The Consequences of Parental Abandonment
Childhood is a key stage in psychological and emotional development. The way a child interacts with their parents affects their perspective of themselves and the world around them. Many times, we aren’t truly aware of the damage caused in our early years. However, certain experiences, such as parental abandonment, can leave deep scars.
Many people who experienced this situation may say that the impact it had on them was mild or even nonexistent. However, it’s more than enough to observe their attitudes, thoughts, and behaviors to see how such abandonment continues to haunt them. In order to become aware of what’s happening, we’ll be talking about the main consequences of parental abandonment.
What’s parental abandonment?
Before listing the consequences of parental abandonment, we must explain what it refers to. Basically, it’s the absence of a parent who was never there. For example, you can’t consider parental abandonment in the case of women or men who are single parents by choice. Similarly, in a family made up of two fathers or two mothers, you can’t say that there’s any type of abandonment even though there isn’t a parental figure of the opposite gender.
As a matter of fact, studies have shown that growing up in this type of family doesn’t entail any disadvantage for the child compared to those growing up in hetero-parental families.
Moreover, parental abandonment occurs when a parent (man or woman), who at some point was part of the child’s life, leaves. Now, we can talk about parental abandonment even if the parent is physically there with the child. At the end of the day, being a parent is more than just having that title, it means building emotional bonds with the child. When this doesn’t happen, this type of abandonment occurs as well.
The consequences of parental abandonment
The consequences that can come from such abandonment, whether they’re real or symbolic, can be serious and greatly affect the individual on an emotional level. Furthermore, these usually begin to rise during childhood and, more often than not, persist into adulthood, sometimes at an unconscious level. Let’s see some of them.
Guilt and low self-esteem
Minors often blame themselves for the abandonment of their parent. They may feel that they weren’t important enough for their parent to show interest in them. Perhaps they feel that they aren’t worthy of having them in their lives. It may also happen that they think that they did something wrong, which triggered the abandonment.
Thus, they grow up with a huge feeling of guilt and low self-esteem. “If the person who should love me the most in the world chose not to be by my side, I must be a bad person”, some may think. It may sound illogical to you, but it sure does make sense to them. Undoubtedly, this is a very difficult situation to fix.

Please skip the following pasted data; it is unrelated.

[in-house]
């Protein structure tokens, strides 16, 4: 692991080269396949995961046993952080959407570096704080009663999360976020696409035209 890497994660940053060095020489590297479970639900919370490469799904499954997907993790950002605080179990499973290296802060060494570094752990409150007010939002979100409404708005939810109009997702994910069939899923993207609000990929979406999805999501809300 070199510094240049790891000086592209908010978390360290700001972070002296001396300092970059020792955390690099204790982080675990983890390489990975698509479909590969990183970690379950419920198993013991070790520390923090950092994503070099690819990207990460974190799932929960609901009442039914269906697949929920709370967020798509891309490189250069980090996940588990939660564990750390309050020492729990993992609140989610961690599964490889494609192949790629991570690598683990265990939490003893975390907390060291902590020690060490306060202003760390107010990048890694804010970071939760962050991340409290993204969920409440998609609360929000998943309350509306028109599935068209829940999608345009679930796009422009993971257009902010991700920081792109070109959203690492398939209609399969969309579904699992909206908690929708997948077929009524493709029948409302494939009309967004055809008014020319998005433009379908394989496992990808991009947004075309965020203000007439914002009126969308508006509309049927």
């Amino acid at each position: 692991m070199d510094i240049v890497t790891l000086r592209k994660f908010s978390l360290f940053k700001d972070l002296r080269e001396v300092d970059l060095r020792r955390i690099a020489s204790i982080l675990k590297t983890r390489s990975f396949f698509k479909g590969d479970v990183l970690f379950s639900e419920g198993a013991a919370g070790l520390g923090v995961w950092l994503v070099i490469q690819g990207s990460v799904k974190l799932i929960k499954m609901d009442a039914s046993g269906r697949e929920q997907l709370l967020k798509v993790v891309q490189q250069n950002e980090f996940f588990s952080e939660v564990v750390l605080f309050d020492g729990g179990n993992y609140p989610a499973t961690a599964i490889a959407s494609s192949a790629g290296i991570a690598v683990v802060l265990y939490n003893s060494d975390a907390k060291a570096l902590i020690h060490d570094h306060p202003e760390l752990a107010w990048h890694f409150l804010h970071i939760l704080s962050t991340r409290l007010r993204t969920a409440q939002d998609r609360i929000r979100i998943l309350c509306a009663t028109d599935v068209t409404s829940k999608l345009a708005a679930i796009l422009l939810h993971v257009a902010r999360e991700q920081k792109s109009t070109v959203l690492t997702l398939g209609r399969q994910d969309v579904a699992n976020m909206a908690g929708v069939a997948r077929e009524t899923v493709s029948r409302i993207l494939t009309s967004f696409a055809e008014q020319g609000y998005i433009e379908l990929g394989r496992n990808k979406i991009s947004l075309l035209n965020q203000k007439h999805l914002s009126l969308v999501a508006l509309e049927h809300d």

Inability to bond with others
Those who’ve suffered parental abandonment tend to be emotionally unavailable. In other words, it may be extremely difficult for them to emotionally bond with other people.
Firstly, the abandonment of the parent is precisely what installs the child’s mistrust and suspicion. In addition, it’s more than likely for these emotions to translate into other relationships (family, friendship, or romantic). This, of course, prevents the individual from developing normally.
Fear of abandonment
This is undoubtedly the main consequence this problem brings. The abandoned child grows up thinking that everyone else will abandon them as well. This makes them so scared to the point where, a lot of the time, they choose not to get close to anyone. The mere thought of having someone abandon them once again creates extreme anguish. This fear can make them avoidant or very submissive and dependent on others, as well as extremely complacent.
Other consequences of parental abandonment
In addition to the above, it’s common for school problems to occur, both academically and behaviorally. These individuals will also have an increased risk of developing addictions and other psychological disorders. Also, they’ll probably have a rigid attitude and will experience difficulties in adapting to life changes.
If they don’t find in their immediate environment the containment, support, and security necessary to process the abandonment, it’ll for sure weigh on their adult evolution. People reluctant to bond emotionally, excessively anxious, fearful of losing other people’s affection, and with low self-esteem are especially vulnerable to the results of this abandonment.
Thus, psychological therapy aimed at resignifying the experience can be of great help. This way, they’d be able to leave behind the weight of the past and finally start moving on.It might interest you...